- September 23 – John Wilson, 64, who pitched in three games for the Washington Senators during its 1913 season.
- October 5 – Oscar Charleston, 57, Hall of Fame Negro Leagues outfielder and manager, a powerful hitter who could hit to all fields and bunt, steal a hundred bases a year, hit over .300 consistently, and cover center field as well as anyone.
- October 6 – Josh Devore, 66, outfielder for the Cincinnati Reds, Philadelphia Phillies, New York Giants and Boston Braves during seven season from 1908 to 1914, who arrived in time for the Miracle Braves stretch run which saw them win the National League pennant and the 1914 World Series.
- October 12 – Walter Holke, 61, first baseman for the New York Giants, Boston Braves, Philadelphia Phillies and Cincinnati Reds in part of 11 seasons spanning 1914–1925, who holds the record for the most fielding chances by a player in a game with 43, 42 put-outs and one assist during a 26-inning, 1–1 tie game between the Boston Braves and the Brooklyn Robins on May 1, 1920.
- October 14 – Bill Swanson, 66, backup infielder for the 1914 Boston Red Sox.
- October 19 – Dave Davenport, 64, pitcher for the Cincinnati Reds, St. Louis Terriers and St. Louis Browns from 1914 through 1919, who posted a 22-18 record and 2.20 ERA while playing for the Terriers of the Federal League in 1915, leading also the league in games (55), starts (46), complete games (30), shutouts (10), strikeouts (229) and innings (392⅔).
- October 19 – Hugh Duffy, 87, Hall of Fame center fielder who batted a record .438 average in 1894, one of the top hitters of the 1890s that recorded more hits, home runs and runs batted in than any other player in the game, while also teaming with fellow Hall of Famer Tommy McCarthy to form the called Heavenly Twins outfield tandem for the Boston Beaneaters, which captured two National League pennants and a pre-modern World Series Championship in 1892 and 1893.
- October 21 – Art Gardiner, 54, pitcher who appeared in just one game with the Philadelphia Phillies in the 1923 season.
- October 22 – Earl Whitehill, 54, dominant left-handed pitcher with four teams from 1923 to 1939, while helping the Washington Senators win the American League pennant in 1933, whose 218 career wins ranks him 79th in Major League history.
- November 7 – Art Bues, 66, third baseman who played with the Boston Braves in the 1913 season and for the Chicago Cubs in 1914.
- November 7 – Charlie Frisbee, 80, backup outfielder for the Boston Beaneaters and New York Giants between 1899 and 1900.
- November 20 – Hod Fenner, 57, pitcher who played for the Chicago White Sox in the 1921 seaoson.
- November 21 – Uel Eubanks, 51, pitcher for the 1922 Chicago Cubs.
- November 22 – Charlie Gibson, 75, catcher who played in 1905 for the Philadelphia Athletics.
- November 26 – Bill Doak, 63, pitcher for three different clubs in a span of sixteen seasons from 1912–1929, eleven of them with the St. Louis Cardinals, who won 20 games in 1920 and twice led the National League in ERA in 1914 and 1921.
- November 27 – Nick Maddox, 68, pitcher who posted a 43-20 record and 2.29 earned run average from 1907–1910 for the Pittsburgh Pirates, who threw a two-hit, 14-strikeout 4–0 shutout in his debut against the St. Louis Cardinals, and later in the season hurled a 2–1 no-hitter against the Brooklyn Superbas, becoming the youngest pitcher ever to throw a no-hitter in Major League history at the age of 20 years and ten months, which was also the first no-hit game ever thrown by a Pittsburgh Pirates pitcher.
- November 29 – Al Lawson, 85, pitcher for the Boston Beaneaters and Pittsburgh Alleghenys during the 1890 season, who later went on to play a pioneering role in the U.S. aircraft industry.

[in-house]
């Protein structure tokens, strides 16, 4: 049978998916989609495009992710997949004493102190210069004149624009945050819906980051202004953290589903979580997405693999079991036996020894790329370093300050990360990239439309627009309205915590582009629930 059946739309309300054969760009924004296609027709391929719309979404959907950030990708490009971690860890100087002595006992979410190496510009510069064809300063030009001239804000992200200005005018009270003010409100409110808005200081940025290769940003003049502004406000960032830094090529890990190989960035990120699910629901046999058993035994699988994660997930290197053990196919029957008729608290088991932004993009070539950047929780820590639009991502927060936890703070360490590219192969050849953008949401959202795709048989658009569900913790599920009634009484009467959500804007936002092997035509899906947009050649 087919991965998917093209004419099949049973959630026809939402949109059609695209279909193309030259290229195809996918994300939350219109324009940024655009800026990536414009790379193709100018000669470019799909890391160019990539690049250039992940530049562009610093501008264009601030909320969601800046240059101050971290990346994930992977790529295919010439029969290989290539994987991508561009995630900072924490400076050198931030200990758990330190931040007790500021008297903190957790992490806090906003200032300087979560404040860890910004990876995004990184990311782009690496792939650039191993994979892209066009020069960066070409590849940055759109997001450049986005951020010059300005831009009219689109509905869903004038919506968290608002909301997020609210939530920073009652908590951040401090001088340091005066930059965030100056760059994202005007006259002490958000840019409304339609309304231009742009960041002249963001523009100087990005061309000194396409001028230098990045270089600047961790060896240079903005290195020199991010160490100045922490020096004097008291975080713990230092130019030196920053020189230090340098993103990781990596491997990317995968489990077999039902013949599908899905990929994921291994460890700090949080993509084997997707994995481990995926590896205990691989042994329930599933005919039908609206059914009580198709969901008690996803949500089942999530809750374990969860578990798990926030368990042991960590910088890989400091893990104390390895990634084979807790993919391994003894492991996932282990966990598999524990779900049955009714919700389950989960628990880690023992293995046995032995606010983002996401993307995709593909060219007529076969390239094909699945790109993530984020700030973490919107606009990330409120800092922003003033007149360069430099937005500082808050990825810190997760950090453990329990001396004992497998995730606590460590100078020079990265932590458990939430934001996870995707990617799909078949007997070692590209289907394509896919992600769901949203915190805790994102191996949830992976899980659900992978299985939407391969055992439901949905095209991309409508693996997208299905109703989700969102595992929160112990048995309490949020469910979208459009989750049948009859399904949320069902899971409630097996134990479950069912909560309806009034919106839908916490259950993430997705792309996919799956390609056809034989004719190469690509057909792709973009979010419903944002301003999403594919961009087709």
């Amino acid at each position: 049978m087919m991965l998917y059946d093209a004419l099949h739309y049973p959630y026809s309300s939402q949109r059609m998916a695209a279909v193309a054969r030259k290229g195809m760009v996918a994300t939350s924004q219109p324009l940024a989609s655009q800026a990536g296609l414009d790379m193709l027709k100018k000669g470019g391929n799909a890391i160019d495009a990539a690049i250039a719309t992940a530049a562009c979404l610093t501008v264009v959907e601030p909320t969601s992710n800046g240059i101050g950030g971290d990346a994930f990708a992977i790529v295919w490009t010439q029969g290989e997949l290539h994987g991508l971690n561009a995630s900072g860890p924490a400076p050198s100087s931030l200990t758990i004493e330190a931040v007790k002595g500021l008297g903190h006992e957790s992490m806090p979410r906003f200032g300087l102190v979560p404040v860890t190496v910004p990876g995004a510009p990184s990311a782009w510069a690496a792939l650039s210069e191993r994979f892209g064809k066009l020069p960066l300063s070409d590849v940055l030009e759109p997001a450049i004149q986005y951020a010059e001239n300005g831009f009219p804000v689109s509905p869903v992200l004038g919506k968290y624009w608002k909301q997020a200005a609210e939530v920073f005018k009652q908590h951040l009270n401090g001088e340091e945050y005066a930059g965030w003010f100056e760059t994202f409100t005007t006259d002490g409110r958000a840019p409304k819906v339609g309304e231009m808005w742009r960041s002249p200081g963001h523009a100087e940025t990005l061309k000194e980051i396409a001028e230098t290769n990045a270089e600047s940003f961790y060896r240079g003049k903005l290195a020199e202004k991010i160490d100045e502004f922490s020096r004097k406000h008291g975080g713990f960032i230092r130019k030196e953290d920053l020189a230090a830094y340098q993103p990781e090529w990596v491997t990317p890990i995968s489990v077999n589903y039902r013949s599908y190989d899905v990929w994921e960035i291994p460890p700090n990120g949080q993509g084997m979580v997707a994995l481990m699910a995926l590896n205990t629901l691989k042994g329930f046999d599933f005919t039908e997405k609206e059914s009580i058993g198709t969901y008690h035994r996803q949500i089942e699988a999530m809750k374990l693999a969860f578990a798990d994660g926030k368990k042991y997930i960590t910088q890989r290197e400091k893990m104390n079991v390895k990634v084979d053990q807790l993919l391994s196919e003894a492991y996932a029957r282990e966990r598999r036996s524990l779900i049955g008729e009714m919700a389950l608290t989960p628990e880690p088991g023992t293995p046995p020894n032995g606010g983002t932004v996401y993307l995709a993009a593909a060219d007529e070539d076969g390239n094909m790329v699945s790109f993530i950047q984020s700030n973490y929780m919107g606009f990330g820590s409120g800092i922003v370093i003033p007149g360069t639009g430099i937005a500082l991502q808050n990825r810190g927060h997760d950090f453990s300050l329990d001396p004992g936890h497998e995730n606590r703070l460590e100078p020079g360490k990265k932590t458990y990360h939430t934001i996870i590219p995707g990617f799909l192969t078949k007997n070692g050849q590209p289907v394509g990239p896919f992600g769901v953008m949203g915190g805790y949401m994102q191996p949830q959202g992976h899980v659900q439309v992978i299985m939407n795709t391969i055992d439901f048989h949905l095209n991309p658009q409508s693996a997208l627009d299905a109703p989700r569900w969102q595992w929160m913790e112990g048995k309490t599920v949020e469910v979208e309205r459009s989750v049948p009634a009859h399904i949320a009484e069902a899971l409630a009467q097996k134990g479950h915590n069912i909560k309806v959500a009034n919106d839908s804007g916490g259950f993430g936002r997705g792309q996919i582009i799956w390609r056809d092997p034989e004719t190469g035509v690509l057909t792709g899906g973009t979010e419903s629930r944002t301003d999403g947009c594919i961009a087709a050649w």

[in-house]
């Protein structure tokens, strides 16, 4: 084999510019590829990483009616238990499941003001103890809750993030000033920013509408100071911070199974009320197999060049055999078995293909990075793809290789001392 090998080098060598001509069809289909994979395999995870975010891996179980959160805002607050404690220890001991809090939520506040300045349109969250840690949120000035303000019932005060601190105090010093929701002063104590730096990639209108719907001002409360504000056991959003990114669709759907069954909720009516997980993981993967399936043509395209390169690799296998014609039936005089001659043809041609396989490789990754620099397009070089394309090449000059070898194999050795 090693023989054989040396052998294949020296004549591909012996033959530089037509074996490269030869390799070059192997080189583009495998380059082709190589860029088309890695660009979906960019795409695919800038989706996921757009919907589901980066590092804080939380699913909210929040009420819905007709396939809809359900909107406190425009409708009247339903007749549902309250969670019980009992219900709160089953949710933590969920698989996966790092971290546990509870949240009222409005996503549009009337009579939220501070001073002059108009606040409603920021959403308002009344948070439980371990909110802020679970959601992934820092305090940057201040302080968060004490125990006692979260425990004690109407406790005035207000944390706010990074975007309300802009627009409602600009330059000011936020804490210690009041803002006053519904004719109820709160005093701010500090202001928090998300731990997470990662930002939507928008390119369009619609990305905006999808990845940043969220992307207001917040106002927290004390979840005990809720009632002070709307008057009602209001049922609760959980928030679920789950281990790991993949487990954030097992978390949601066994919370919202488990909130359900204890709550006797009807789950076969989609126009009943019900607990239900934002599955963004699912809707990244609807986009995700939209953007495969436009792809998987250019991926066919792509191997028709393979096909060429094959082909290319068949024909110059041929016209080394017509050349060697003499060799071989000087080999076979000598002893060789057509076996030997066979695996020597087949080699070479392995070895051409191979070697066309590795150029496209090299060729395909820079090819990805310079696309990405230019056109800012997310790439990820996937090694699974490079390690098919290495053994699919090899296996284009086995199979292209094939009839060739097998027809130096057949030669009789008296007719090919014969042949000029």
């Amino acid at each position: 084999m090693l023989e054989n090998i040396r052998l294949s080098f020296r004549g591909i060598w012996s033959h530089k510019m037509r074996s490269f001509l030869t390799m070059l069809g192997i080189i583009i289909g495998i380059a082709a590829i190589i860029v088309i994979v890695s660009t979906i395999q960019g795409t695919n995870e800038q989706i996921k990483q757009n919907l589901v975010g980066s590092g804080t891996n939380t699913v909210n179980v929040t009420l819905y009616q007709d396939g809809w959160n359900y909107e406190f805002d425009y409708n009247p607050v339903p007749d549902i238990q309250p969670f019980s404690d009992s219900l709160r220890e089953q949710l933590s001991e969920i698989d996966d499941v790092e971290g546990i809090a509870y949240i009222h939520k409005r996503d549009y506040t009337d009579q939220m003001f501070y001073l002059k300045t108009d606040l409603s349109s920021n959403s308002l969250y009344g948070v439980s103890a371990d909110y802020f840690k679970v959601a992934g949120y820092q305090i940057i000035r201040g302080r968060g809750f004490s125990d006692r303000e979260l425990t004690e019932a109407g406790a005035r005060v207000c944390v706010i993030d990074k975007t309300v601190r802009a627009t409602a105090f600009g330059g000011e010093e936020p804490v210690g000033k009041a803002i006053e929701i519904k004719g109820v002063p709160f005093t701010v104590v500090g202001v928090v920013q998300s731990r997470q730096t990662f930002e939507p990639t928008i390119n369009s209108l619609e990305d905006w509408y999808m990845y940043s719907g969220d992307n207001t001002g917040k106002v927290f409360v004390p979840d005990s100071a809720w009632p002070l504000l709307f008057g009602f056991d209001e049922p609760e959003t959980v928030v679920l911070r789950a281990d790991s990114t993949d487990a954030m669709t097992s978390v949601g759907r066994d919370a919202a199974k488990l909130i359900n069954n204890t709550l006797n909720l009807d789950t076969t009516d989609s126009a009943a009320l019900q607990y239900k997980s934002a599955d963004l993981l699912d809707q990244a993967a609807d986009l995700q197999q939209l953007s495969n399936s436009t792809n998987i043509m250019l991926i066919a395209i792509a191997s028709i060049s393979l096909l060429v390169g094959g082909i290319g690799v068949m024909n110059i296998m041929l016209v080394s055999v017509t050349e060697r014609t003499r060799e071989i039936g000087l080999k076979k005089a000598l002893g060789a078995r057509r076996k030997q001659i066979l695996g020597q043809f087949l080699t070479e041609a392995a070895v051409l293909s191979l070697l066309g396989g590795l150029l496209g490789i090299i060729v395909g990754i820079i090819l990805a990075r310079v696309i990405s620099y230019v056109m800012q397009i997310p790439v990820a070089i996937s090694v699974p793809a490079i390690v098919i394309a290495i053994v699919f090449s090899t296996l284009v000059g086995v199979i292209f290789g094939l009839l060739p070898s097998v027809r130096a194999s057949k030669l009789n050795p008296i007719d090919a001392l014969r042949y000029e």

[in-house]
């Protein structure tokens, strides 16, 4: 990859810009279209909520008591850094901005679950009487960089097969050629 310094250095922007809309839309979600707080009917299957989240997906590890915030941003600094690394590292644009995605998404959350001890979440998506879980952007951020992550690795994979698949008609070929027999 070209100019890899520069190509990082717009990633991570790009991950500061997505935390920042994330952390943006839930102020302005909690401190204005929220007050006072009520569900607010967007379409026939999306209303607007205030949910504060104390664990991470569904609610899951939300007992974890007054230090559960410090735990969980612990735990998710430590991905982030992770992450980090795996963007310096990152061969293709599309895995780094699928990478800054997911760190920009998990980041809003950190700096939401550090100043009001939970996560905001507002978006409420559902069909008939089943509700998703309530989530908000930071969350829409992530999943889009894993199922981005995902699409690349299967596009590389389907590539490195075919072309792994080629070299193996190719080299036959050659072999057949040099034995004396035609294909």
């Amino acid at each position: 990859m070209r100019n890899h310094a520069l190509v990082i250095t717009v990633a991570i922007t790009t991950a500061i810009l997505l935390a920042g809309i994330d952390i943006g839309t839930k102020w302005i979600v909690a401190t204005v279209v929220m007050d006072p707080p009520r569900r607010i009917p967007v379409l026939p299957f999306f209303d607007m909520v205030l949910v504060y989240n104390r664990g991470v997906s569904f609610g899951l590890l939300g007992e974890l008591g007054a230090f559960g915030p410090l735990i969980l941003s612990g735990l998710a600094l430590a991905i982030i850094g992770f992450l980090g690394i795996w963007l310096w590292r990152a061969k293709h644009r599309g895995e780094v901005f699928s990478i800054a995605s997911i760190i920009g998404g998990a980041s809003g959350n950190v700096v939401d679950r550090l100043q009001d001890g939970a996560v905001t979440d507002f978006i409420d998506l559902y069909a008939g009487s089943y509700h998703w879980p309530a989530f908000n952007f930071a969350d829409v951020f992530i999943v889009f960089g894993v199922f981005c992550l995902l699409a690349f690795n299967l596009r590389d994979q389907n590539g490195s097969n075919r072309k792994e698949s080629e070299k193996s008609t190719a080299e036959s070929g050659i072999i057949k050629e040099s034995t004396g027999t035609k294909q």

- December 1 – Kid O'Hara, 78, outfielder for the Boston Beaneaters in the 1904 season.
- December 4 – Tony Madigan, 86, pitcher for the 1886 Washington Nationals of the National League.
- December 5 – Russ Christopher, 37, pitcher who played from 1942 through 1948 with the Philadelphia Athletics and Cleveland Indians, including the 1948 World Champion Indians.
- December 9 – Bill McGowan, 58, Hall of Fame American League umpire who officiated over 30 years and worked in eight World Series, including a string of 2,541 consecutive games in which he did not miss a single inning between 1925 and 1942.
- December 11 – Harry Courtney, 56, who pitched from 1919 to 1922 for the Washington Senators and Chicago White Sox.
- December 17 – Red Proctor, 54, pitcher who saw action in two games with the Chicago White Sox in 1923.
- December 19 – Big Jeff Pfeffer, 72, National League pitcher for the Chicago Cubs and the Boston Beaneaters/Doves/Rustlers teams, who pitched his way into baseball history by throwing a no-hitter against the Cincinnati Reds on May 8, 1907.
- December 31 – Tom Raftery, 73, outfielder who appeared in eight games for the Cleveland Naps in the 1909 season.
- Roberto Clemente article. SABR Biography Project. Retrieved on March 3, 2018.
- Bobby Thomson Fractures Ankle. Rare Newsapers website. Retrieved on March 14, 2018.
- Newly acquired Bobby Thomson of the Braves breaks his ankle. Pinterest website. Retrieved on March 14, 2018.
- All-American Girls Professional Baseball League Record Book W.C. Madden. McFarland, 2000. Softcover, 294pp. ISBN 978-0-7864-3747-4
- Rabbit Maranville article. Baseball Hall of Fame website. Retrieved on February 28, 2018.
- Bill Bradley article. SABR Biography Project. Retrieved on March 1, 2018.
- Chief Bender article. Baseball Hall of Fame website. Retrieved on February 28, 2018.
- Jim Bagby Sr. article. SABR Biography Project. Retrieved on March 1, 2018.
- Art Hoelskoetter – Batting, pitching and fielding statistics. Retrosheet. Retrieved on March 2, 2018.
- Oscar Charleston article. United States History website. Retrieved on March 2, 2018.
- Boston Braves 1, Brooklyn Robins 1. Game Played on Saturday, May 1, 1920 (D) at Braves Field. Retrosheet box score. Retrieved on March 2, 2018.
- Dave Davenport statistics and history. Baseball Reference. Retrieved on March 2, 2018.
- Hugh Duffy article. SABR Biography Project. Retrieved on March 2, 2018.
- Nick Maddox article. SABR Biography Project. Retrieved on March 2, 2018.
- Great Baseball Feats, Facts and Figures, 2008 Edition, p.42, David Nemec and Scott Flatow, A Signet Book, Penguin Group, New York, ISBN 978-0-451-22363-0